A couple of years ago, this analysis suggested that UK property prices were 35% overvalued. A crash followed. There have been property crashes and recession in many countries where speculation is a big motive to buy property. The alarming thing is that a recent analysis (Economist 10 July, page 75) revealed that properties are under and overvalued in certain countries:
UK: 33.8% overvalued (following a hard-to-explain recovery in house prices)
USA: 6.5% undervalued
Spain: 50.4% overvalued
Australia: 61.1% overvalued
Germany: 14.5% undervalued
Ireland: 15.7% overvalued.
This may be poor news indeed for the economy of countries with very overvalued property. With these sorts of valuations, mortgages may become unaffordable the moment that interest rates rise to above the rock bottom levels we have at the moment. This could release very big downward forces in the economy and dampen out any economic recovery.
On the plus side, the USA looks to have reacted quickly, albeit brutally, to the changed economic circumstances and it might be a good time to sell your home in Australia (cash out your investment while it’s arguably overvalued) and buy somewhere in America. If you can get a visa. Oh, and a mortgage!
Published on: 01 Aug 2009
I had to recently go into hospital for a minor operation on my knee. The nurses and doctors were fantastic there and thankfully everything is now fine with my knee.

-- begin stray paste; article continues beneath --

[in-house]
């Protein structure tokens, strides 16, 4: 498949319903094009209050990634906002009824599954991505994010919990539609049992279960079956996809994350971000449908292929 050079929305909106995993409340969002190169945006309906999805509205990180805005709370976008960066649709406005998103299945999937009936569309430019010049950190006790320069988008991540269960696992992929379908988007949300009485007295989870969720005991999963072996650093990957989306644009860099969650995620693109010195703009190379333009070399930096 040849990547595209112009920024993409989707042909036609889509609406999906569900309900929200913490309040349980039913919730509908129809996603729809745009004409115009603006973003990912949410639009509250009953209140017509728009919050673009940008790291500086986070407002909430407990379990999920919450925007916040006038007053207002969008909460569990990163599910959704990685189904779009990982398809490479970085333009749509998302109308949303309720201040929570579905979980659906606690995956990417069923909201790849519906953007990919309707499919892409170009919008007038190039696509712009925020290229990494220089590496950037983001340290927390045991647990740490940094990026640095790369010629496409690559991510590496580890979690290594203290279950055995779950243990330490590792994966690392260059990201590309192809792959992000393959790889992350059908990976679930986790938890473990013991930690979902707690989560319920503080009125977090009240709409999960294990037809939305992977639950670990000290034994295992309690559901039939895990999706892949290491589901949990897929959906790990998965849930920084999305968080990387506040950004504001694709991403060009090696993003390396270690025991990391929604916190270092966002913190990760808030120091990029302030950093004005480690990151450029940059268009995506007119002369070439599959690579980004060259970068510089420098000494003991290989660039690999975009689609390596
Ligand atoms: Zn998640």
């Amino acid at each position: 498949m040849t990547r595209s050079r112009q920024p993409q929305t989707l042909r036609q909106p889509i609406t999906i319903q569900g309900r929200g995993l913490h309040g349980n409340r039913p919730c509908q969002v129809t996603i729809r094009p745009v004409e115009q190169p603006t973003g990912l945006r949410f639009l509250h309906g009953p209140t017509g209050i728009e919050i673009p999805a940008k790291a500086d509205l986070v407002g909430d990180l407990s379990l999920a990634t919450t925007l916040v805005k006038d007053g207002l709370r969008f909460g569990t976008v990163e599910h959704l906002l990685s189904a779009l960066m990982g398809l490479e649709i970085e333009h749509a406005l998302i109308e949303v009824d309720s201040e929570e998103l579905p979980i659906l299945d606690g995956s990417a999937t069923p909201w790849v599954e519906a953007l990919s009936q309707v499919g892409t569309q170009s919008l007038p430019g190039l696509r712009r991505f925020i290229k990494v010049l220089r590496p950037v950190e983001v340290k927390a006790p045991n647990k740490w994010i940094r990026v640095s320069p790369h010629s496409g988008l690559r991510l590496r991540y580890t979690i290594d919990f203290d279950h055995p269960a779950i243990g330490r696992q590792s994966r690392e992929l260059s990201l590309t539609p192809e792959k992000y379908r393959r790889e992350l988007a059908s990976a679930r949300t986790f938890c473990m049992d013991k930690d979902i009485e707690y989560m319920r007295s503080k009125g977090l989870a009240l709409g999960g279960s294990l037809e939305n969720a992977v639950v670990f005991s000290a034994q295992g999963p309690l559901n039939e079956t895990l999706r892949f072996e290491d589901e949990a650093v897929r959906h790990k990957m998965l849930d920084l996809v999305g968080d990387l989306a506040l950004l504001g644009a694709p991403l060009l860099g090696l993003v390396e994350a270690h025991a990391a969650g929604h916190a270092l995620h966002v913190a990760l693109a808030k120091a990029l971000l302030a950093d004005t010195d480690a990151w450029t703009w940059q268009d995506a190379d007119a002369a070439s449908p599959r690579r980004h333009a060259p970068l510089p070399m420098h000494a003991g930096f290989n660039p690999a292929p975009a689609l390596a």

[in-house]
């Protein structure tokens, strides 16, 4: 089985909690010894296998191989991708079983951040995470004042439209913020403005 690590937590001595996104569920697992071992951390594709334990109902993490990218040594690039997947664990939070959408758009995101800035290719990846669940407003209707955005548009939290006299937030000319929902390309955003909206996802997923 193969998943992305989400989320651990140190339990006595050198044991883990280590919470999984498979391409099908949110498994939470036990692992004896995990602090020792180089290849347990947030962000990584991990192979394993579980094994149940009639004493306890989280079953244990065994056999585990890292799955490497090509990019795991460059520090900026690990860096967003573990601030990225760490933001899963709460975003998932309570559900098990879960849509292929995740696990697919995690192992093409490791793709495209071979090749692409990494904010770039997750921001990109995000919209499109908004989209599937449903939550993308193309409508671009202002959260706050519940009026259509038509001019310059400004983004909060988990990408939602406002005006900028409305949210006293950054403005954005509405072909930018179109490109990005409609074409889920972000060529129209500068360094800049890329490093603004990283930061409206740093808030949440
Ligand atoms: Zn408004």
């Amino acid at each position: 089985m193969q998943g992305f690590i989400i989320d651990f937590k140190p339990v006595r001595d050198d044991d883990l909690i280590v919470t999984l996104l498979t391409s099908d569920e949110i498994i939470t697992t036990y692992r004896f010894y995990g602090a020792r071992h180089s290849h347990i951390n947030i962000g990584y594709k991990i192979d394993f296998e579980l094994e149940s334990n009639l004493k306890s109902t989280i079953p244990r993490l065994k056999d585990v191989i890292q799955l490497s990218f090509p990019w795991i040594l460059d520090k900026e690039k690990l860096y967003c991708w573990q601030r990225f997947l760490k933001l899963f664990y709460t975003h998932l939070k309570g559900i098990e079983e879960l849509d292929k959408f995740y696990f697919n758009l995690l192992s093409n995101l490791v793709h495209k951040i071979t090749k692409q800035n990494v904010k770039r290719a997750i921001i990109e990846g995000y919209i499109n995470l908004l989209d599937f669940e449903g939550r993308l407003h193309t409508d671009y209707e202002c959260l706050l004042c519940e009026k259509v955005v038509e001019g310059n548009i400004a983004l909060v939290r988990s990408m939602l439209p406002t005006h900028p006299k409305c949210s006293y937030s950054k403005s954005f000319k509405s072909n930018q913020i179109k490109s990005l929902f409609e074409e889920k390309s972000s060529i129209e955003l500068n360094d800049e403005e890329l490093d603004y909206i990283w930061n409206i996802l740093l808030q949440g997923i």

Hospitals have a significant number of stakeholders with a high level of interest. Patients like me are stakeholders with an obvious high level of interest in matters. Other local individuals who are not patients are also interested in case at some stage they need to use the hospital. The doctors, nurses and admin staff are also stakeholders with a keen interest in the activities and the government is another stakeholder interested in the hospital.
In summary, NFPs are different from most other organizations when it comes to stakeholders in that there tends to be a wider range of stakeholders with a high interest in a NFP organization than compared with other organizations.
Another issue that occurred to me during my stay was that there are a number of objectives that the hospital needs to balance. Two obvious ones are the quality of care given to a patient when he’s in the hospital versus treating more patients.
A final area I thought about was the classic finance term of Cost Benefit Analysis. Costs within hospitals are easy to measure but the benefits can be inherently difficult to measure. For example, how would they measure the benefit of reducing the waiting time for a knee operation by one month or 6 months?
You are not necessarily expected to be able to provide all the answers to the challenges of running a hospital in the exam but it is important to have an understanding of the challenges that a NFP organization faces when running its business.